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  • Thursday, 18 August 2022


telenovela[a] is a type of a television serial drama or soap opera produced primarily in Latin America.[2] The word combines tele (for "television")[b] and novela (meaning "novel").[c]Similar genres around the world include teleserye (Philippines), téléroman (Canada, specifically Quebec), or simply dramas.

Vida Alves and Walter Forster on Sua Vida Me Pertence (Rede Tupi, Brazil, 1951), the first telenovela in television history

Commonly described using the American colloquialism Spanish soap opera, many telenovelas share some stylistic and thematic similarities to the soap opera familiar to the English-speaking world. The significant difference is their series run length; telenovelas tell one self-contained story, typically within the span of a year or less whereas soap operas tend to have intertwined storylines told during indefinite, continuing runs.[3][4] This makes them shorter than most other television series, but still much longer than a miniseries. This planned run results in a faster-paced, more concise style of melodrama compared to a typical soap opera.[5] Episodes of telenovelas usually last between 30 and 45 minutes, and rarely more than an hour, except for final episodes. The telenovela combines drama with the 19th-century feuilleton, and naturally evolved from the Latin American radionovela, according to Blanca de Lizaur.[6]

The medium has been used frequently by authorities in various countries to transmit sociocultural messages by incorporating them into storylines.[7] By the 1950s, Brazil became one of the first countries to produce novelas with high budgets and aimed both to the national and international markets. Mexico soon followed, and by the 1970s and 1980s the country started to engage more profusely in using telenovelas to shape behavior. This was particularly successful in introducing the idea of family planning. The 1990s played a key role in the international export of telenovelas, thus the so-called 'Telenovela Craze' that spread in many regions in the world. [8]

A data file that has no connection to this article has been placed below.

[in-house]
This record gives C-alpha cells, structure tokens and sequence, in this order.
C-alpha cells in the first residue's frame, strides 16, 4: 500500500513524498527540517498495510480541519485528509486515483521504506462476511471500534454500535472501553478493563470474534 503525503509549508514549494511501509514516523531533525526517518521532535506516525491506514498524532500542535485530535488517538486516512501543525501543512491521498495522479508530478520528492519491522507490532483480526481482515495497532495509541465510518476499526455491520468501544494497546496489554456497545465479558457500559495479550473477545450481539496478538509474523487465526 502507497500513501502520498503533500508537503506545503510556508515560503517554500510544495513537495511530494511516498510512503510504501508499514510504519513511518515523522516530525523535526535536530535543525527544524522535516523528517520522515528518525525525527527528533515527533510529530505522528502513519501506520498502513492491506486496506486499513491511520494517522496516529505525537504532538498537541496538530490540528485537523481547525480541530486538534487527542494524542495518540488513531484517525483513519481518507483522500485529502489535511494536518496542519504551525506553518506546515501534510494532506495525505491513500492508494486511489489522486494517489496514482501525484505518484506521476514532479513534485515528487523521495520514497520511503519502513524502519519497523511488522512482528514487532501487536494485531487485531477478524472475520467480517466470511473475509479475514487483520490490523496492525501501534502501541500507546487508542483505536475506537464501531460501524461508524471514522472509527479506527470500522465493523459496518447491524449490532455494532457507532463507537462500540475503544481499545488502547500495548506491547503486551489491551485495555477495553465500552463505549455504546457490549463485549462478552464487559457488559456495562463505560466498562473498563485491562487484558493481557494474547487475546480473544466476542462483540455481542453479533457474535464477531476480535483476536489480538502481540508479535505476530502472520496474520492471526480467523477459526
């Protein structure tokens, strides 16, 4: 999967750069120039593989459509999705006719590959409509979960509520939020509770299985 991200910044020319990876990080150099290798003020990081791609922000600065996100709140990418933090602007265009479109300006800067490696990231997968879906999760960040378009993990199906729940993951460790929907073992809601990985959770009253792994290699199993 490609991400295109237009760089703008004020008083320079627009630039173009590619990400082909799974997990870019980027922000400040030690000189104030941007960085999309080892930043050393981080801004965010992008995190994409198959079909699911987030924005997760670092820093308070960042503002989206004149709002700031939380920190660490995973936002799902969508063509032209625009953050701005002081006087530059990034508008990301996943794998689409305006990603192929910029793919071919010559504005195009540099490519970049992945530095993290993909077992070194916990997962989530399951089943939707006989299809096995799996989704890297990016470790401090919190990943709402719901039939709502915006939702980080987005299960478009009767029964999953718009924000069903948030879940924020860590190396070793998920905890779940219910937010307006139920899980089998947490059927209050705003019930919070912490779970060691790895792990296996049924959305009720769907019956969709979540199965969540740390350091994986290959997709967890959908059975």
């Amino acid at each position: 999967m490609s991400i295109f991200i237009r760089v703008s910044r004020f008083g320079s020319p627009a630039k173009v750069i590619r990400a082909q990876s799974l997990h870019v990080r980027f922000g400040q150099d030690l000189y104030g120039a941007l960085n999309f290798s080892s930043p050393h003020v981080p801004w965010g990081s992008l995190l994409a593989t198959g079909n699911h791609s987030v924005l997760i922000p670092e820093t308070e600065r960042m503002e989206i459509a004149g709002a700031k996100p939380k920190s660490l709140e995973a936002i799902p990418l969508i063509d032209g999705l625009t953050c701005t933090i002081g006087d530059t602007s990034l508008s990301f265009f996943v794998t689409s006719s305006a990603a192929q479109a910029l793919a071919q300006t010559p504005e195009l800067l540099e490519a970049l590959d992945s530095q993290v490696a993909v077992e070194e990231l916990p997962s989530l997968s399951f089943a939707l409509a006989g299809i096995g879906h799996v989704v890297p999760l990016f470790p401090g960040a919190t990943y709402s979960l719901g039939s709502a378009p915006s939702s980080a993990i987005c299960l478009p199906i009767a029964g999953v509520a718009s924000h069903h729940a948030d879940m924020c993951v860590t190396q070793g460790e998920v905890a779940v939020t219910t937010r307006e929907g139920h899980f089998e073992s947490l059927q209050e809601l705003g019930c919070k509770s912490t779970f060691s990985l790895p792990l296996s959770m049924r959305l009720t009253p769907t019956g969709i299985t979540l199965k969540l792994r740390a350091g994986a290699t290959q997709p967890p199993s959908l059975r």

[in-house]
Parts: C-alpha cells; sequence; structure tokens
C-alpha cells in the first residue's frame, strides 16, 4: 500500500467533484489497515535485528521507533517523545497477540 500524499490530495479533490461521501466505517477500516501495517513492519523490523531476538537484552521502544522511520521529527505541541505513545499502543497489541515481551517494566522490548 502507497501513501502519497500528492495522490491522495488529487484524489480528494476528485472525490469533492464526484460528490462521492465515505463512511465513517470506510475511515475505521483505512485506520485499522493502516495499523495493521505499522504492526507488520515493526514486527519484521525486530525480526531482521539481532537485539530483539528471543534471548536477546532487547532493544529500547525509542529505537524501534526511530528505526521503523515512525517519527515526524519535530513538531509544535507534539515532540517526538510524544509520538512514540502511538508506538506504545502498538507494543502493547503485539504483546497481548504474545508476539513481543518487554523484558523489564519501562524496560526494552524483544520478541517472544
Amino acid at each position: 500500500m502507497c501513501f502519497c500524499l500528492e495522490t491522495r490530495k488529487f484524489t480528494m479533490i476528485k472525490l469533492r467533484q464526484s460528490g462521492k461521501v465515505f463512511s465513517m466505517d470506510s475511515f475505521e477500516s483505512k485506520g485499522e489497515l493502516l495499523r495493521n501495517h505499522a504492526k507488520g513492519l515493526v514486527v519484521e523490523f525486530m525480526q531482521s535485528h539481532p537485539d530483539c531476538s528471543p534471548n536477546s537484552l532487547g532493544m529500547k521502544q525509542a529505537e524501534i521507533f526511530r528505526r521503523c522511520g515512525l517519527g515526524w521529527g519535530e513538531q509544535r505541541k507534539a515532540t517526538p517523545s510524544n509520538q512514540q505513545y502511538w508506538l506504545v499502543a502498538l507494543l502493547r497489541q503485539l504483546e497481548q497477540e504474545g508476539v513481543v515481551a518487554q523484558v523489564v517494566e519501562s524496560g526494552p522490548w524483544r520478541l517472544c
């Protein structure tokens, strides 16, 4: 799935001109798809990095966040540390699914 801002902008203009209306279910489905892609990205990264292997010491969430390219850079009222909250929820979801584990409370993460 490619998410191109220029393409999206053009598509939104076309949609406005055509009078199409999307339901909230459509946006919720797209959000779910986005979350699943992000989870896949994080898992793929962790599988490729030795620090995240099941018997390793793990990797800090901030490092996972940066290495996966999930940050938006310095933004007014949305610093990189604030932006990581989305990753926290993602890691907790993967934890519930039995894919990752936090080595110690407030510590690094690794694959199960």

By 2018 some signs of fading popularity had emerged.[9]



Brazil is considered the pioneer of the telenovela genre. In 1951 Brazil produced Sua vida me pertence ("Your Life Belongs to Me"), the first telenovela in the world. In 1952 Cuba released Senderos de amor ("Paths of Love") and Mexico released Ángeles de la calle("Angels of the Street"), shown once a week. Between 1957 and 1958 Mexico produced its first drama serial in the modern telenovela format of Monday to Friday slots, Senda prohibida ("Forbidden Path"), written by Fernanda Villeli. The first global telenovela was Los ricos también lloran ("The Rich Also Cry", Mexico, 1979), which was exported to Russia, China, the United States and other countries.

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